While most homeowners and property owners are familiar with epoxy floor coatings or floor paints, they may not know that this catch-all term doesn’t actually capture the many nuances of floor coating options.
That’s because not every floor coating is epoxy, and in fact, epoxy is not always the best option for your concrete floor!
Polyaspartic floor coatings are a compelling alternative to epoxy for a variety of reasons. Understanding the differences between polyaspartic and epoxy concrete floor coatings can give you a better understanding of the best concrete application for your project.
Let’s take a closer look at epoxy vs polyaspartic.
Epoxy Versus Polyaspartic Concrete Floor Coatings
Epoxy and polyaspartic coatings each have their benefits and drawbacks. Here’s the full story on what, why, and how to choose the right floor coating.
Epoxy Floor Coating Basics and Benefits
Epoxy is a resinous, two-part coating material that is clear unless tinted or otherwise colored. Epoxy is durable, dries extremely hard, and is commonly used on concrete.
Epoxy is commonly used in industrial and manufacturing settings to create cleaner, safer, and durable flooring, protecting bare concrete from gouges or scratching.
Epoxy does not absorb stains or bacteria, and it can be used in applications beyond floors too. Epoxy coatings are great for crafting, casts, and today are even being used to coat or create countertops! Epoxy can go on quite thick, making it great for embedding fun additions in epoxy countertops or coffee tables – you’ve probably seen the many DIY crafts on Youtube or social media, where craftspeople make all kinds of things with epoxy.
Epoxy Floor Coating Drawbacks
Epoxy does, however, have some drawbacks in certain settings.
Epoxy is incredibly hard and inflexible, great for surfaces where you don’t want it to wear through. But in spaces where there is no climate controlling, the contraction and expansion of concrete through the seasons can result in delamination or broken bonds between the concrete and epoxy, and the epoxy eventually cracking or breaking. This can ultimately reduce the intended durability of epoxy.
For interior, climate-controlled spaces like basements, this isn’t an issue. But for garages or indoor/outdoor spaces, it can cause problems with time.
Additionally, hot tires entering a garage space over many years can also contribute to this debonding problem with epoxy in garages.
Most epoxies are also not ultraviolet (UV) stable, which means they can begin to yellow and fade with sunlight exposure over many years. This is not ideal inside picture windows or outdoors where UV exposure is an issue.
We are frequently called to homes where epoxy garage floor coatings have worn away, the homeowner is unhappy, and they’re looking for professional help repairing or replacing the coating. We can often see immediately where and why the issue is occurring: right where tires sit repeatedly over many years. Our general choice for indoor/outdoor spaces like garages is polyaspartic coatings for this reason.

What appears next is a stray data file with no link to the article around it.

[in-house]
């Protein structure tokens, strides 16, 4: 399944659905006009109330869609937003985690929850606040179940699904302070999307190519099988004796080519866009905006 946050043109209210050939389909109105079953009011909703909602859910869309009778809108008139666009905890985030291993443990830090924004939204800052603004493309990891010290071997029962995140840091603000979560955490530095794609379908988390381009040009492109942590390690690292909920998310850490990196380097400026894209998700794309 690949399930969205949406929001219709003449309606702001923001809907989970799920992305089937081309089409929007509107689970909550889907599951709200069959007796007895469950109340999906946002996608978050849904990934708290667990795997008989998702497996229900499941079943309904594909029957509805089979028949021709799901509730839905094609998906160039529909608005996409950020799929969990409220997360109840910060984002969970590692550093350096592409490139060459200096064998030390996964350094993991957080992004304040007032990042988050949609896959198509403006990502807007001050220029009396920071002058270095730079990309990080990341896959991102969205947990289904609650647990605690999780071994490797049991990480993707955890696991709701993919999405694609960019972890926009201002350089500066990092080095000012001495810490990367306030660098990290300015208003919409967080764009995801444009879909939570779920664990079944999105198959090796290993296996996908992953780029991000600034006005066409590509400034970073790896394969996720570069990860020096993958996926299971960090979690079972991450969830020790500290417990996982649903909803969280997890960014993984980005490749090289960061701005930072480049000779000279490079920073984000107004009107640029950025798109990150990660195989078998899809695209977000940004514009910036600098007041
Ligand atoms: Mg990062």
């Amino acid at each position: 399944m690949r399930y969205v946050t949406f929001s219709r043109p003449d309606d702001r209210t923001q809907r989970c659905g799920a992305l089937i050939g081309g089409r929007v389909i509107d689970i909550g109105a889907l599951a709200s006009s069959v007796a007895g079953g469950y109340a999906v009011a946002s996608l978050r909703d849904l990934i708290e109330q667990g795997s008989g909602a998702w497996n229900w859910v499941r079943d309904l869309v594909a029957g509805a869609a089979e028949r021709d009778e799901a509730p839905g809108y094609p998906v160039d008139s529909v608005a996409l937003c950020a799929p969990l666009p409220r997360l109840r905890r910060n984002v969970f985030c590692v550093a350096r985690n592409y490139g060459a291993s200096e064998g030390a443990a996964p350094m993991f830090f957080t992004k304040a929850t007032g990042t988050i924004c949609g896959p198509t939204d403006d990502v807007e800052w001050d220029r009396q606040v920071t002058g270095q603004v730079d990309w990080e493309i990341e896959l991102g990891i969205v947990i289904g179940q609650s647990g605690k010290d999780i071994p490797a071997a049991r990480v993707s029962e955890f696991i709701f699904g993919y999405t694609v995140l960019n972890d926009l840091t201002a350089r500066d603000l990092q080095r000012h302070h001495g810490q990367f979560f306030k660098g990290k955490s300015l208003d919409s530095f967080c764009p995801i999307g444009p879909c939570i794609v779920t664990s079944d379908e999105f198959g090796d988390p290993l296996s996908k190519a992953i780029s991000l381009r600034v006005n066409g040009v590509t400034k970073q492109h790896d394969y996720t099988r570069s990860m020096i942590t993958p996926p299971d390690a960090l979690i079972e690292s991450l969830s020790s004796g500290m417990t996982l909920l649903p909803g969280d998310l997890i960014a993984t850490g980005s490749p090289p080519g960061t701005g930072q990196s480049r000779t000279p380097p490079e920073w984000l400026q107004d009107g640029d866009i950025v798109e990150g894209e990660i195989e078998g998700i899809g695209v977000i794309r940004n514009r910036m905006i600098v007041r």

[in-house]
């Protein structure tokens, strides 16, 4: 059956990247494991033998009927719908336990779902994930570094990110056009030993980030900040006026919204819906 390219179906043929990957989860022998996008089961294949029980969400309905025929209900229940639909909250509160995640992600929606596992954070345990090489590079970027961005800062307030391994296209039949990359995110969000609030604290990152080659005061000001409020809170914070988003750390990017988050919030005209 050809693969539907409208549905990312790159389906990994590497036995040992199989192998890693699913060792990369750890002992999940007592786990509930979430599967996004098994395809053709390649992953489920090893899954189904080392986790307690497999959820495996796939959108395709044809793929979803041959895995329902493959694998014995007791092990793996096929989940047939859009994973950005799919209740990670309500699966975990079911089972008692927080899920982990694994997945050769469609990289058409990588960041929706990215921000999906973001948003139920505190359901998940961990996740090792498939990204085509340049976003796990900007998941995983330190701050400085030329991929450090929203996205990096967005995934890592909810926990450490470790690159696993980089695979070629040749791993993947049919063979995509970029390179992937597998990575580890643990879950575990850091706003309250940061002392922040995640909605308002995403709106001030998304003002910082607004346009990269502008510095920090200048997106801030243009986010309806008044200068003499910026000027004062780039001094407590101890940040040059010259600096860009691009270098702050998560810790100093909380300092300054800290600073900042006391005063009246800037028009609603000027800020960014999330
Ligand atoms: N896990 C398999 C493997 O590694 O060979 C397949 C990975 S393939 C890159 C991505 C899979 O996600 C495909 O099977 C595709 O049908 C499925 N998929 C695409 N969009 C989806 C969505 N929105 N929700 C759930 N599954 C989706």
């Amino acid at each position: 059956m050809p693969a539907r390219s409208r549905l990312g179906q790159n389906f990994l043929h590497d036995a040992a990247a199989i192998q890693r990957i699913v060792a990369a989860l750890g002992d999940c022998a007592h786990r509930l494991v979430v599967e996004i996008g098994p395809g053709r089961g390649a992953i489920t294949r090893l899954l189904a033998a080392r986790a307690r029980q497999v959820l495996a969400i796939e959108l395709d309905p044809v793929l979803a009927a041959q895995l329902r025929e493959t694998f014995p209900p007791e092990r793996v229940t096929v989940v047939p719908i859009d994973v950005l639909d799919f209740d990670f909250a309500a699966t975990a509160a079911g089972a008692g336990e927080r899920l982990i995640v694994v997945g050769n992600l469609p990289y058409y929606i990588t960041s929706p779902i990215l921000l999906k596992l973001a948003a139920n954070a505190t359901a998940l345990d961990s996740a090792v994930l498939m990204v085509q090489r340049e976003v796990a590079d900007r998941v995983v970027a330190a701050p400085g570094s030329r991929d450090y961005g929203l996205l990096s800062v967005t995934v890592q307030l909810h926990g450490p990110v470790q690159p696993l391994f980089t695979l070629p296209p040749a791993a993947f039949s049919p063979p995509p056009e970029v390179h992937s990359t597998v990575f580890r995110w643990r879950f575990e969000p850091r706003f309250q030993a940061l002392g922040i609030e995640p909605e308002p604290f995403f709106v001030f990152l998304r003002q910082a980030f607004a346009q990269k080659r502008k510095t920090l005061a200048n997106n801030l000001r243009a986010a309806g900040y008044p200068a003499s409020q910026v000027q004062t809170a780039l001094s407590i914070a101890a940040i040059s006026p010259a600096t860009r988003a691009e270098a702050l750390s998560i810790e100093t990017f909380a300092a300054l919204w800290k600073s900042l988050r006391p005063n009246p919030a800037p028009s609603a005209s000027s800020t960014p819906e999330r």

Polyaspartic Floor Coating Basics and Benefits
Polyaspartic floor coatings are similar in appearance and application to epoxy, but these coatings are made from polyurea, a substance that comes from urethane. They are formulated to be more flexible than epoxy and are 100% UV stable, meaning they will not yellow from exposure to the sun.
Polyaspartic coatings have a higher strength with a thinner application; they are generally not applied as thickly as epoxy, but can create durability on par with epoxy. With greater flexibility than epoxy, polyaspartic coatings won’t chip or delaminate as readily either.
Polyaspartic coatings are much more heat- and cold-resistant, as well as salt-resistant and chemical-resistant, which is great for indoor/outdoor settings like garages or commercial warehouses.
Polyaspartic coatings can be used outdoors, including pool areas, patios, walkways, multi-use industrial or commercial spaces, and other versatile spaces.
Broadly speaking, polyaspartic coatings are an improvement over epoxy floor coatings.
Polyaspartic Floor Coating Drawbacks
Polyaspartic coatings cannot be applied in a thick layer, generally kept to a ⅛ thick coating or less. For extremely high abuse settings and locations with constant machine traffic like forklifts, this may not be ideal
Final Thoughts on Polyaspartic Coatings Vs Epoxy Coatings
When it comes to choosing between polyaspartic floor coatings and epoxy, here are some simple criteria to follow.
- For most floor locations that will be exposed to cold weather and elements (like garages or barn floors), a polyaspartic coating is the superior choice. It will resist delamination due to its inherent flexibility, provide similar durability to epoxy, resist chemicals and salt, and won’t yellow from exposure to sunlight.
- For interior, climate-controlled flooring like concrete basement floors, epoxy is a fine option, providing great durability, easy cleaning, and will last for years to come.
- For heavy-duty industrial spaces that are climate-controlled, we will also often deploy an epoxy floor coating.
Get a Free Floor Coating Quote
Every space is different, and we’d love to help you decide on the right floor coating for your home or business. We’ve been applying and servicing epoxy and polyaspartic floors for years, and our team of professionals can help you get the right solution for your space at the right price – guaranteed.
Call today, or fill out our Contact form, to schedule a free appointment and to learn more.